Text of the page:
Monday, April 13, 2009

Can I examine your sweater?

Has this ever happened to you?

You see a pretty sweater (or scarf, or some other knitted garment, but today it was a sweater), and you find yourself stuck in its gravitational pull. The sweater tractor beam locks on to you, pulling you closer and closer, until you feel the need to say something as you violate another's personal space. "Excuse me, can I examine your sweater?"

With any luck, this happens with someone I know, preferably someone who knows that I knit, so they won't think I am crazy. (With strangers, I try to be far more inconspicuous, finding socially acceptable excuses for close proximity: standing behind them in line, that sort of thing. I once spent an entire hour of Civil Procedure class sketching the design of someone's Fair Isle sweater.)

I simply have to mentally and knitterly dissect the sweater. What elements are attracting me the sweater? How are those elements achieved? Can I reproduce, modify, incorporate or otherwise use as inspiration for a future project?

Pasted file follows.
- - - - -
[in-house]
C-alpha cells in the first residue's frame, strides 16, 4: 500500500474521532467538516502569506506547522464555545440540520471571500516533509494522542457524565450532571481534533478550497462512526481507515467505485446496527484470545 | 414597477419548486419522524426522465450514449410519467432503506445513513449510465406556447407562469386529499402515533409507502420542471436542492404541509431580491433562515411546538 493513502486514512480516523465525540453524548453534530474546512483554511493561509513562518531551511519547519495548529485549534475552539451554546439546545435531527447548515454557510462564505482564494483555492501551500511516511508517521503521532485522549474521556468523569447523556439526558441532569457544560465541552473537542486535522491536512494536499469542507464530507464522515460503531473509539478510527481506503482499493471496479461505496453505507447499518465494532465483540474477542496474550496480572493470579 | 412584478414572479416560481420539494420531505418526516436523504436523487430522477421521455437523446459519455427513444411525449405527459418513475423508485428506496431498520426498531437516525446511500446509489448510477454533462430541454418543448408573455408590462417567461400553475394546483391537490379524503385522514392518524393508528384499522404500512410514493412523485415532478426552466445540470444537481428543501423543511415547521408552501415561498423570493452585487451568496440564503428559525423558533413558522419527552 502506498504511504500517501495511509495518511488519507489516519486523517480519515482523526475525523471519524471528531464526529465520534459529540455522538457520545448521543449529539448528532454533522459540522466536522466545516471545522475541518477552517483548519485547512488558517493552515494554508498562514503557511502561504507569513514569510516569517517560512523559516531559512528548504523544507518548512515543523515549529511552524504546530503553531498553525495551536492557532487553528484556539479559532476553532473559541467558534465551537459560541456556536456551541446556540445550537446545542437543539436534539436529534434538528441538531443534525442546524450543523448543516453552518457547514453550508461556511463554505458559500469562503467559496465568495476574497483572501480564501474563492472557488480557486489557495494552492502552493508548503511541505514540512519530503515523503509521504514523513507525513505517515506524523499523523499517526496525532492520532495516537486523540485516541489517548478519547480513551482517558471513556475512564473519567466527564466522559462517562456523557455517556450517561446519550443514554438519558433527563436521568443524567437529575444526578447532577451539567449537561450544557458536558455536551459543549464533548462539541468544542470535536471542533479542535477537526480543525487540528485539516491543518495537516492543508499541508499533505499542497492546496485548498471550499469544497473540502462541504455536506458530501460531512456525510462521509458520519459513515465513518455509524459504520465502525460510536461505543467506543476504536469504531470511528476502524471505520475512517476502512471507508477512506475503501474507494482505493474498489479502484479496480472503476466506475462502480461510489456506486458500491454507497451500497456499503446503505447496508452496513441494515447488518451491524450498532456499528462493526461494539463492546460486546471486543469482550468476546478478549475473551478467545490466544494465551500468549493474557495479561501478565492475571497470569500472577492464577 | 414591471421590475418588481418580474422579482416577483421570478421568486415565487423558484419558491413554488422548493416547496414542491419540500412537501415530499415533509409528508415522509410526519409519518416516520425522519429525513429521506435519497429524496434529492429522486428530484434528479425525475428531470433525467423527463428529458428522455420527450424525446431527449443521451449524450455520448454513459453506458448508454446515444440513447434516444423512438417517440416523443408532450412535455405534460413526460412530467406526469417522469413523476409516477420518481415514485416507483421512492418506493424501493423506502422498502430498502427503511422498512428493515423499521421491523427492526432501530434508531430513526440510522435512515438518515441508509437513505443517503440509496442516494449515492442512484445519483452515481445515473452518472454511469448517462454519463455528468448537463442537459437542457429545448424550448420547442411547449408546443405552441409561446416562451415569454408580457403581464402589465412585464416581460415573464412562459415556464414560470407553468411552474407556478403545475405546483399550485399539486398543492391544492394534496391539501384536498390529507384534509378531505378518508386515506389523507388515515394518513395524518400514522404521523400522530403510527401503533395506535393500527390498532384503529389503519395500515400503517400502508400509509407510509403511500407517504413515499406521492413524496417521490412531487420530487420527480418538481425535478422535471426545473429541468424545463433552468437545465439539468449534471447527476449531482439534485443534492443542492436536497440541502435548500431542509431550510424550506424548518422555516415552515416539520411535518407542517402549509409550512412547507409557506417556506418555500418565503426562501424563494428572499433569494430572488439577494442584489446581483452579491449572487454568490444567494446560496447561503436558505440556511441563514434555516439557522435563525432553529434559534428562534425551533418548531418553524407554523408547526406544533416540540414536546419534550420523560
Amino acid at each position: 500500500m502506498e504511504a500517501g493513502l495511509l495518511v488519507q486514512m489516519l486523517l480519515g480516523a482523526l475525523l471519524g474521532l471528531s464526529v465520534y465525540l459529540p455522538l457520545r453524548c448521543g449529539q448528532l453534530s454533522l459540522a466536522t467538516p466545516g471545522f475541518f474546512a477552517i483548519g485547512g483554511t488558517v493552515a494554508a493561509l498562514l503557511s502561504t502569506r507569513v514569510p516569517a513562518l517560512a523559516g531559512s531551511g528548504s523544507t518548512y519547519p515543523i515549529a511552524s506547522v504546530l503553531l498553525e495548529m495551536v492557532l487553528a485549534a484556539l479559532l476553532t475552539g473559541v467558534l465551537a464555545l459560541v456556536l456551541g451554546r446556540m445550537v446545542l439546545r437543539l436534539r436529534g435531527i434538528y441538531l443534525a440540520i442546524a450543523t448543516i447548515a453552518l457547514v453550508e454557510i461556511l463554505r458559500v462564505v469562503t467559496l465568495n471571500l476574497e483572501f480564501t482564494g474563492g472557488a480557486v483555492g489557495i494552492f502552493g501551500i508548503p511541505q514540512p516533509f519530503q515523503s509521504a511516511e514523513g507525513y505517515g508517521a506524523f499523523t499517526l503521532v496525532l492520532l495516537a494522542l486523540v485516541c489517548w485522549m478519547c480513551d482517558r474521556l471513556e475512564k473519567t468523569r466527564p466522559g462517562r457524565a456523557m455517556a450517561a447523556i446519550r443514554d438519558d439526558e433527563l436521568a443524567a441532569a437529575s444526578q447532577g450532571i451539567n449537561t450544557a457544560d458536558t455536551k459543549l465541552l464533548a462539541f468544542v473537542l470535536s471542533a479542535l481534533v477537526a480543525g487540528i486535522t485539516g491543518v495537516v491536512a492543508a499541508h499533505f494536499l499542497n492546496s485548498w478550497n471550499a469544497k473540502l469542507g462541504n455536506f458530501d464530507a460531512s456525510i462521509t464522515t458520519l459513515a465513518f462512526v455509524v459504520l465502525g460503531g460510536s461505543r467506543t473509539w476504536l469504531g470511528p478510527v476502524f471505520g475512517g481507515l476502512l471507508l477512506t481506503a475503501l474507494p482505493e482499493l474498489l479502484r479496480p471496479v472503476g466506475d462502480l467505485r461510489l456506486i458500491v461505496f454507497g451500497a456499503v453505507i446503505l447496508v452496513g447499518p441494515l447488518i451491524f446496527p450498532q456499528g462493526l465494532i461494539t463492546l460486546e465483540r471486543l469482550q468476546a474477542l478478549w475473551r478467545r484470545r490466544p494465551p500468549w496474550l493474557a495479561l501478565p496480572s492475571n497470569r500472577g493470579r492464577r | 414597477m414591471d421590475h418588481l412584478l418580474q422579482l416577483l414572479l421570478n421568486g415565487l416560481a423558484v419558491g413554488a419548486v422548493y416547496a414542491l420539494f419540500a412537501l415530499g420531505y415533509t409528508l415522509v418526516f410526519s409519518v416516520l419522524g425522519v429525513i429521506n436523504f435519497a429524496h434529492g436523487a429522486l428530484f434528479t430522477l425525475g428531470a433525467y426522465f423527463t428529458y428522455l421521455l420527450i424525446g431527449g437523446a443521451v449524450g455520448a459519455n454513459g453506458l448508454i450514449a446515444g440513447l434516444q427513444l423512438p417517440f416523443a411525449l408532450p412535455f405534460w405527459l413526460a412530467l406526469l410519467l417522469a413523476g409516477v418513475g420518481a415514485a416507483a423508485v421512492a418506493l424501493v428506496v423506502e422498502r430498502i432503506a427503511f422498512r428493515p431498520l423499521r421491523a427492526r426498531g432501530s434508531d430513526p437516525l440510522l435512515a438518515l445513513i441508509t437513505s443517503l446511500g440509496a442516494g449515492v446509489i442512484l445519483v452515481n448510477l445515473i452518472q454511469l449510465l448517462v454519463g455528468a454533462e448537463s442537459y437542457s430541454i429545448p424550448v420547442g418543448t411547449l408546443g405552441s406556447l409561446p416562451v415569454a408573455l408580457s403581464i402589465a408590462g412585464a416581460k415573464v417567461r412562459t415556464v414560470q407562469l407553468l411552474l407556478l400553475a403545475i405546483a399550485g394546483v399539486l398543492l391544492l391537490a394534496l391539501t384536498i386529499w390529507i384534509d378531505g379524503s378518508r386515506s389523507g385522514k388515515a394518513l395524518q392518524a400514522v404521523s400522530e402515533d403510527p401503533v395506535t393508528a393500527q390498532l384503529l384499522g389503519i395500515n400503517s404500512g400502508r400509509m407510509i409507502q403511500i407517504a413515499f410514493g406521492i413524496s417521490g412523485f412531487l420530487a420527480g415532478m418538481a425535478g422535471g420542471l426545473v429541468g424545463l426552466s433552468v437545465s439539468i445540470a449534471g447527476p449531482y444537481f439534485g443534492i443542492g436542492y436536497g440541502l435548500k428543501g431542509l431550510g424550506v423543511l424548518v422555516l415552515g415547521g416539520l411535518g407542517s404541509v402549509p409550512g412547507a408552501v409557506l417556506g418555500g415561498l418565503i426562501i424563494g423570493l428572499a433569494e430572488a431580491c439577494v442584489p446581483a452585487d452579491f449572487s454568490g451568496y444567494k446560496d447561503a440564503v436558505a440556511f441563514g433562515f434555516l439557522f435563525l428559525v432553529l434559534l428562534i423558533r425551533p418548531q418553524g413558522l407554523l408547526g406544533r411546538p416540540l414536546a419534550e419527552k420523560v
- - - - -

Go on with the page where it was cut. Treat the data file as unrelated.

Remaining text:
Today, is was the color scheme. (Fitting, since I have been studying dye techniques in books and on the web, mentally preparing myself to attempt dying my own yarn.) The look had several colors, but they blended together in a colorful yet subtle palette. Thinking back, it looked like berries and cream, lightly stirred in the bowl. I looked at it closer, and realized that it was three ply: one a darker solid, and the other two varigated with several lighter versions of the same color, including white.

Some knitters are drawn to the feel of the yarn. Some texture. Me? I am a color girl. I love yarns with interesting depth of color. I love it when the colors in the yarn give the illusion of texture.

I thought about that yarn as I moved from courtroom to courtroom, status hearing to status hearing, all morning. After I was done for the morning, I went back to examine the sweater again. (The court reporter didn't even mind. What a sport!) I was glad that I did, because I noticed that it was not monochromatic, as I earlier thought. There were actually two families of color in the verigated yarns: purple to lavender, and berry to pink. A dark purple was the (solid ply.) Interesting. . . .

I did resist the temptation to take a picture of it with my cell phone.

Today, it is all about the restraint.

No comments:

Post a Comment